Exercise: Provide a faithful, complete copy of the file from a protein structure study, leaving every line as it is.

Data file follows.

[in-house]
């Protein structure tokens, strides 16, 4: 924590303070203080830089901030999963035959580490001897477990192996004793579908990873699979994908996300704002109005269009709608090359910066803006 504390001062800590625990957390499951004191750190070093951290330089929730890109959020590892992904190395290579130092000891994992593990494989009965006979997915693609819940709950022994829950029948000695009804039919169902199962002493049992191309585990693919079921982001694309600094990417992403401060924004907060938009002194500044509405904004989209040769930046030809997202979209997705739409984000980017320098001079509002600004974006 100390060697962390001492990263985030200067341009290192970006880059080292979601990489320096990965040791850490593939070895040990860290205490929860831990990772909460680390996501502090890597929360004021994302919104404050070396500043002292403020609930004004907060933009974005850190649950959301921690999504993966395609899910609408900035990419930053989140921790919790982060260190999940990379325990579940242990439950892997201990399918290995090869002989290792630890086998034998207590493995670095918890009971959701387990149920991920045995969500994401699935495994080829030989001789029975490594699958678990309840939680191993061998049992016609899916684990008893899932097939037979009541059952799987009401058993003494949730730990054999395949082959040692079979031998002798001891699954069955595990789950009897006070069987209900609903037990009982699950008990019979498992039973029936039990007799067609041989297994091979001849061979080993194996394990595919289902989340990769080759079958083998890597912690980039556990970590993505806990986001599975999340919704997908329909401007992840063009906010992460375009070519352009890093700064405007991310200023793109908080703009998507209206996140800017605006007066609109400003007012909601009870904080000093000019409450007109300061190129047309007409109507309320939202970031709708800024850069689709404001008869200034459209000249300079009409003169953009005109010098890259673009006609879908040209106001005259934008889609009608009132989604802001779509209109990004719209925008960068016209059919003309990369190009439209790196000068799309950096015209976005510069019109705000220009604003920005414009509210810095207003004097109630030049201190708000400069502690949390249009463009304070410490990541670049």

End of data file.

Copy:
[in-house]
């Protein structure tokens, strides 16, 4: 924590303070203080830089901030999963035959580490001897477990192996004793579908990873699979994908996300704002109005269009709608090359910066803006 504390001062800590625990957390499951004191750190070093951290330089929730890109959020590892992904190395290579130092000891994992593990494989009965006979997915693609819940709950022994829950029948000695009804039919169902199962002493049992191309585990693919079921982001694309600094990417992403401060924004907060938009002194500044509405904004989209040769930046030809997202979209997705739409984000980017320098001079509002600004974006 100390060697962390001492990263985030200067341009290192970006880059080292979601990489320096990965040791850490593939070895040990860290205490929860831990990772909460680390996501502090890597929360004021994302919104404050070396500043002292403020609930004004907060933009974005850190649950959301921690999504993966395609899910609408900035990419930053989140921790919790982060260190999940990379325990579940242990439950892997201990399918290995090869002989290792630890086998034998207590493995670095918890009971959701387990149920991920045995969500994401699935495994080829030989001789029975490594699958678990309840939680191993061998049992016609899916684990008893899932097939037979009541059952799987009401058993003494949730730990054999395949082959040692079979031998002798001891699954069955595990789950009897006070069987209900609903037990009982699950008990019979498992039973029936039990007799067609041989297994091979001849061979080993194996394990595919289902989340990769080759079958083998890597912690980039556990970590993505806990986001599975999340919704997908329909401007992840063009906010992460375009070519352009890093700064405007991310200023793109908080703009998507209206996140800017605006007066609109400003007012909601009870904080000093000019409450007109300061190129047309007409109507309320939202970031709708800024850069689709404001008869200034459209000249300079009409003169953009005109010098890259673009006609879908040209106001005259934008889609009608009132989604802001779509209109990004719209925008960068016209059919003309990369190009439209790196000068799309950096015209976005510069019109705000220009604003920005414009509210810095207003004097109630030049201190708000400069502690949390249009463009304070410490990541670049």